The 15th annual Tour de Ski ended in historic fashion for U.S. skiers Sunday in Val di Fiemme, Italy, where Minnesota’s Jessie Diggins became the first American to win the overall title and Anchorage’s Gus Schumacher became the first American man to crack the top 20 in the final standings.
Rosie Brennan of Anchorage, the World Cup overall leader since mid-December, surrendered the yellow race bib traditionally worn by the world leader to Diggins, who vaulted into the World Cup lead with a second-place showing in Sunday’s 10-kilometer hillclimb.
Brennan, who placed seventh in Sunday’s race, slipped to third place in the World Cup overall standings but retained her lead in the distance standings.
“I couldn’t think of a better person to take the yellow bib off my back,” the Alaska Pacific University skier said by email. “I am also really excited to hold onto the red distance bib!”
Diggins, who teamed up with Anchorage’s Kikkan Randall to win Olympic gold in the team sprint in 2018, made the podium in six of the Tour de Ski’s eight races and won two of the races.
“Wow,” Diggins told U.S. Ski & Snowboard. “This is a lifelong goal.”
The Tour de Ski is the most grueling race series on the World Cup calendar. This year, skiers competed at three venues in two countries in 10 days.
Schumacher, a 20-year-old Alaska Winter Stars skier, finished his rookie run in the Tour by placing 19th in the Sunday hillclimb and finishing 18th in the final standings. That’s the best overall finish by an American man, surpassing Noah Hoffman’s 22nd-place finish in 2016.
Schumacher’s Tour included three straight top-15 finishes in distance races, including a stunning eighth-place showing in Friday’s 15K classic.
Hailey Swirbul of APU, another Tour de Ski rookie, gave the Americans another top-20 result by placing 18th in the final women’s standings. Scott Patterson of APU finished 37th in the final men’s standings and his sister, Caitlin Patterson, was 34th among women.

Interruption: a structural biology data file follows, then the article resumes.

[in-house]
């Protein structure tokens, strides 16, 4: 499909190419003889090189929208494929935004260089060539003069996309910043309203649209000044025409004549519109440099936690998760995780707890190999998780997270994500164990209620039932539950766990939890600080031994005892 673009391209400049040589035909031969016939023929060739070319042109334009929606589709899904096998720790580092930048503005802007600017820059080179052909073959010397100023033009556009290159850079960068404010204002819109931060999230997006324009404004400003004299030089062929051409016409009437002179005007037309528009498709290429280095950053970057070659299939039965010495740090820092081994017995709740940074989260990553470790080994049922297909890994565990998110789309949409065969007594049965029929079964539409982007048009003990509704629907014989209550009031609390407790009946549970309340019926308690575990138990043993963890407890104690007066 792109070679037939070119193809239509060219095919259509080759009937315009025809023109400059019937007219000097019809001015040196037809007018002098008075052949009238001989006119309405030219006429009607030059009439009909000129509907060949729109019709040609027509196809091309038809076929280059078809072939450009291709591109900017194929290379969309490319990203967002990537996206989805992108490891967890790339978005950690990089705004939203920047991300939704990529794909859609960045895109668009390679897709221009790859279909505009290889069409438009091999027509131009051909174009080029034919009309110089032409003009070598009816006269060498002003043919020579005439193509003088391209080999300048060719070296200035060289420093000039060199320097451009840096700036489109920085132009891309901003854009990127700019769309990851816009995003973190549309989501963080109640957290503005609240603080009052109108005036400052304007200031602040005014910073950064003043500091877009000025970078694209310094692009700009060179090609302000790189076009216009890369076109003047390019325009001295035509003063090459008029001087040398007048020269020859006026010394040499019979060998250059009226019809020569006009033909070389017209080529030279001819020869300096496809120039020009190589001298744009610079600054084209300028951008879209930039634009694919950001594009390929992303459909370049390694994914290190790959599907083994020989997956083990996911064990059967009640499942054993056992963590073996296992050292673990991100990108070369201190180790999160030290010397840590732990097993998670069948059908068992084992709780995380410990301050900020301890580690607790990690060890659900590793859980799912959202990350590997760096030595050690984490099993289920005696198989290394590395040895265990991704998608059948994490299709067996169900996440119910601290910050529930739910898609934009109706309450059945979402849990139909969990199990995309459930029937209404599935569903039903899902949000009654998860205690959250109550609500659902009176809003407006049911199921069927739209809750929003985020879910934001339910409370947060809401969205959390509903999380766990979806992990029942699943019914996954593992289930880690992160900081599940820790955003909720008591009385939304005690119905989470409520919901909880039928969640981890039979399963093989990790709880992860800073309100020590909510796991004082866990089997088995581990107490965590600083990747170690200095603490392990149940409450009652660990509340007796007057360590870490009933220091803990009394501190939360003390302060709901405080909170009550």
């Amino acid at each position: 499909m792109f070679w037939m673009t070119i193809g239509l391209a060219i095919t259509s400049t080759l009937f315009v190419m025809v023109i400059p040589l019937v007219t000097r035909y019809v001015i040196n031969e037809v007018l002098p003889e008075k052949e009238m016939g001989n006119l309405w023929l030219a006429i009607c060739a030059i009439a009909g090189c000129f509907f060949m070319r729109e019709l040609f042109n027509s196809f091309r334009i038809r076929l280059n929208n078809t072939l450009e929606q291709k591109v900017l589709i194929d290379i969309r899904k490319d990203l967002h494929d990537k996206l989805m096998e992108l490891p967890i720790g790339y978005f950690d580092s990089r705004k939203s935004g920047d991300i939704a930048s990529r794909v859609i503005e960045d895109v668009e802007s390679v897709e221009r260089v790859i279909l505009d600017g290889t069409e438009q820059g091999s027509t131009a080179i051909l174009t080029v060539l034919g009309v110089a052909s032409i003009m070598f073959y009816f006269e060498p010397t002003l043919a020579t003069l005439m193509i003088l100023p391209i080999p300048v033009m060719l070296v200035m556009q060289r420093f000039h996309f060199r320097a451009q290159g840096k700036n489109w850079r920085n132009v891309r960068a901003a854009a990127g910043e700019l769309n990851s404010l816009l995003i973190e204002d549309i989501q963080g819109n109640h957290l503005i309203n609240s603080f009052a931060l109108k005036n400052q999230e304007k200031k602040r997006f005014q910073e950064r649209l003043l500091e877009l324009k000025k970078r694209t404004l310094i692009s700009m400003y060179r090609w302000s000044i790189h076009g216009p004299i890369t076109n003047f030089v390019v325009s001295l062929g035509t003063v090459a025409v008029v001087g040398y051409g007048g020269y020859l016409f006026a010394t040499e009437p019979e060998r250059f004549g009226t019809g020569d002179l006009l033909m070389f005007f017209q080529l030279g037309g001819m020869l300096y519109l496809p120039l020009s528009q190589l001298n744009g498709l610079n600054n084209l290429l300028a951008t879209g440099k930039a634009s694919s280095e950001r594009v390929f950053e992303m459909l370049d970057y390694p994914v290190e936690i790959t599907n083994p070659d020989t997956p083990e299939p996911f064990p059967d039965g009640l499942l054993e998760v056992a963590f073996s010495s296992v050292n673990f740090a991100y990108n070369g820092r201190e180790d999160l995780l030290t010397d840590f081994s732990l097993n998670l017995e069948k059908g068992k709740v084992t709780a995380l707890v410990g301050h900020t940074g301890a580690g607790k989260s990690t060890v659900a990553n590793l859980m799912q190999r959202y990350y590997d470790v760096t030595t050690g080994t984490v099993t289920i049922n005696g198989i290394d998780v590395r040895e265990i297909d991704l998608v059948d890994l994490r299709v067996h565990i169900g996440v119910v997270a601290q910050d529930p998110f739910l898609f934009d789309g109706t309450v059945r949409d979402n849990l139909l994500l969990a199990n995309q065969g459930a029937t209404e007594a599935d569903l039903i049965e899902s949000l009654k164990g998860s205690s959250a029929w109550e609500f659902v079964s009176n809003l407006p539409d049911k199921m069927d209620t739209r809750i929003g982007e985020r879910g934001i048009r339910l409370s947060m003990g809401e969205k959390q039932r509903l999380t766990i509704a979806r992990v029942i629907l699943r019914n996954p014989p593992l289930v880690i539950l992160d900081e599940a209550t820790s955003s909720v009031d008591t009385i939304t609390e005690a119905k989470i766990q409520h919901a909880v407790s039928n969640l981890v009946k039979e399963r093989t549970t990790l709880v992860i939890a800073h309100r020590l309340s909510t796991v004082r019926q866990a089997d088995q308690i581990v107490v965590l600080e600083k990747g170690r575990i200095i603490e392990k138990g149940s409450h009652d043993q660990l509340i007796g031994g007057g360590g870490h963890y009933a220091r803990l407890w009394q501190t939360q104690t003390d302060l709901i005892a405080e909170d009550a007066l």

The Tour wrapped up Sunday with a 10-kilometer freestyle race that is arduous under any circumstances, but especially cruel at the end of a long race series. The first 6.5 kilometers is on rolling terrain, but the final 3.5 kilometers are a climb up a steep alpine ski slope. According to U.S. Ski & Snowboard, there’s an average gradient of 12%, with stretches up to 44%.
Brennan, who lost some ground in Friday’s stage-six race when she got tripped, fell and finished a season-worst 31st, got into trouble again Sunday.
“I knew there was an opportunity to make up some places today so I set out with intention,” she said. “Unfortunately, I stuck a tip in the powder on the side of the trail leading into the climb and took another digger. ... I worked really hard to make up the places that I could and then really went for it when we reached the climb to try to get into the leading group.”
Ebba Andersson of Sweden won the race, with Diggins second, Brennan seventh and Swirbul 15th.
Brennan’s result lifted her one spot in the final Tour standings to sixth place -- 4.6 seconds out of fifth place.
“Sixth place is absolutely a career-best and I am proud of my effort of fighting back after the disaster that was stage 6, but I always want more of myself and those four seconds certainly sting a bit.”
Russia’s Denis Spitsov won the men’s race but the overall Tour victory went to countryman Alexander Bolshunov, who dominated the series with five gold medals, two silvers and one bronze. Bolshunov holds a huge lead in the World Cup overall standings, where Schumacher ranks an American-best 27th.